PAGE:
Ectodermal Dysplasia



The ectodermal dysplasias (EDs) comprise a large, heterogeneous group of inherited disorders that are defined by primary defects in the development of 2 or more tissues derived from embryonic ectoderm. The tissues primarily involved are the skin and its appendages (hair follicles, eccrine glands, sebaceous glands, and, nails) and teeth. Although Thurnam published the first report of a patient with ectodermal dysplasia in 1848, the term ectodermal dysplasia was not coined until 1929 by Weech.[1]

The ectodermal dysplasias are congenital, diffuse, and nonprogressive. To date, more than 192 distinct disorders have been described. The most common ectodermal dysplasias are X-linked recessive hypohidrotic ectodermal dysplasia (Christ-Siemens-Touraine syndrome), as shown in the image below, and hidrotic ectodermal dysplasia (Clouston syndrome).

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A newborn boy with anhidrotic/hypohidrotic ectodermal dysplasia syndrome showing generalized fine scaling and a history of intermittent fever.

Current classification of ectodermal dysplasias is based on clinical features. Pure ectodermal dysplasias are manifested by defects in ectodermal structures alone, while ectodermal dysplasia syndromes are defined by the combination of ectodermal defects in association with other anomalies.

Freire-Maia and Pinheiro proposed the first classification system of the ectodermal dysplasias in 1982,[2] with additional updates in 1994 and 2001.[3, 4] Their original classification system stratified the ectodermal dysplasias into different subgroups according to the presence or absence of (1) hair anomalies or trichodysplasias, (2) dental abnormalities, (3) nail abnormalities or onychodysplasias, and (4) eccrine gland dysfunction or dyshidrosis.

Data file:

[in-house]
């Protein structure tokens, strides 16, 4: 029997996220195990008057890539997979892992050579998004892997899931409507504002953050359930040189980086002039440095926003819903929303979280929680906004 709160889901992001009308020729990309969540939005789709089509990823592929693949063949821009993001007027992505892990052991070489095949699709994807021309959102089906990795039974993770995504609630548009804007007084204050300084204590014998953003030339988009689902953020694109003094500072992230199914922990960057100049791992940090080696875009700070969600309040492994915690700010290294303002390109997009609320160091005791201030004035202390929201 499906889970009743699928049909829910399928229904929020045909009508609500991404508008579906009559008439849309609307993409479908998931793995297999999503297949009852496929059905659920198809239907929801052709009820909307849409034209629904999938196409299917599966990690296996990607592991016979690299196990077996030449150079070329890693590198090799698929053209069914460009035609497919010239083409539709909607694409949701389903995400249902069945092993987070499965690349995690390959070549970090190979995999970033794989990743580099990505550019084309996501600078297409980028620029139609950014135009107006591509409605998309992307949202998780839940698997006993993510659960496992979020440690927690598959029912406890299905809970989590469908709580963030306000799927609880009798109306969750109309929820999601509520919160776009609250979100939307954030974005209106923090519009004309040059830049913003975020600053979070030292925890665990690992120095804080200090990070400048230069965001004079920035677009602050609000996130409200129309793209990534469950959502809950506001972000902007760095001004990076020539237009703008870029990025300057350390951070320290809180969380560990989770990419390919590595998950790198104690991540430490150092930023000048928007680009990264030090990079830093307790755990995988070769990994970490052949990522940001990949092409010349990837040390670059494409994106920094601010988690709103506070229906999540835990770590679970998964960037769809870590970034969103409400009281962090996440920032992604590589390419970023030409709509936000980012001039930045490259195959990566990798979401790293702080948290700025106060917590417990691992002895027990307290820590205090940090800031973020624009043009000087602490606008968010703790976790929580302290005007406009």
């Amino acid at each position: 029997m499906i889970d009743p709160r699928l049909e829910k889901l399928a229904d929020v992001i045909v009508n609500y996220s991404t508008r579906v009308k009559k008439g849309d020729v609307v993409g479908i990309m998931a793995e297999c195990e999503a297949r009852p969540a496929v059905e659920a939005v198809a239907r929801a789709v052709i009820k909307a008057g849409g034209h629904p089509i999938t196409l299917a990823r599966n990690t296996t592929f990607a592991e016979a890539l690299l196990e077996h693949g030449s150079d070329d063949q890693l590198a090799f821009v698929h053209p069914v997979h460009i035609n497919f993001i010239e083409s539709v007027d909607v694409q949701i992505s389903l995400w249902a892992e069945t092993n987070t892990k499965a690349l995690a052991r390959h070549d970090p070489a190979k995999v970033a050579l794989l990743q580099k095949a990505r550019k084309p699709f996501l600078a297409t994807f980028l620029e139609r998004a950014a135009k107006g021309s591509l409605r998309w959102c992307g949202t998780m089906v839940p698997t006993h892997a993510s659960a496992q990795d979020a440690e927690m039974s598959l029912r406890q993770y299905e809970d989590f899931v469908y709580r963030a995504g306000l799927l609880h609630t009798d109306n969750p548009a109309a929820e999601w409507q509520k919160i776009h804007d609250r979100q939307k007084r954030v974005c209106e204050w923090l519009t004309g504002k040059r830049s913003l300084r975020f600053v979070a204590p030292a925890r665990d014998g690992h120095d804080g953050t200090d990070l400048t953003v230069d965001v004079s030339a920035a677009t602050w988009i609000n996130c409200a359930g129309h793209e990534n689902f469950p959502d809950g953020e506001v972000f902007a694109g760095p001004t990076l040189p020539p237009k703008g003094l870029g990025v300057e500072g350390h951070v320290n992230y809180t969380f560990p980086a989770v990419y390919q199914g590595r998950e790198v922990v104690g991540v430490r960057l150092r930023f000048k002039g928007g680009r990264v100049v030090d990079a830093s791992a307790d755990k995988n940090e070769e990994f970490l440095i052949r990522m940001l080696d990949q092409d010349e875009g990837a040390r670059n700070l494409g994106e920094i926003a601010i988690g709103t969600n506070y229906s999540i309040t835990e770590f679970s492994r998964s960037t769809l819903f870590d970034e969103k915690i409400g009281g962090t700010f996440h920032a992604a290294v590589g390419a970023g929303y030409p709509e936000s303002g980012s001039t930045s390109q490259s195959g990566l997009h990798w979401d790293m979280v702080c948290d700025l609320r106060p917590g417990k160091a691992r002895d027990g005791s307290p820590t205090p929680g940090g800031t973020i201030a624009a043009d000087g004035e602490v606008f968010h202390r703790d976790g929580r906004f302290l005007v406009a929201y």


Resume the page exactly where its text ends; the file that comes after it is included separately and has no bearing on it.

Overall, the ectodermal dysplasias were classified into either group A disorders, which were manifested by defects in at least 2 of the 4 classic ectodermal structures as defined above, with or without other defects, and group B disorders, which were manifested by a defect in one classic ectodermal structure (1-4 from above) in combination with (5) a defect in one other ectodermal structure (ie, ears, lips, dermatoglyphics). Eleven group A subgroups were defined, each with a distinct combination of 2 or more ectodermal defects (eg, 2-4, 1-2-3, 1-2-3-4 from above). The group B disorders were indicated as 1-5, 2-5, 3-5, or 4-5 (from above). Visinoni tabulated a summary of the 186 defined ectodermal dysplasia syndromes classified as group A in 2009.[5]  This classification was revised in 2014 to include 163 defined ectodermal dysplasia syndromes.[6]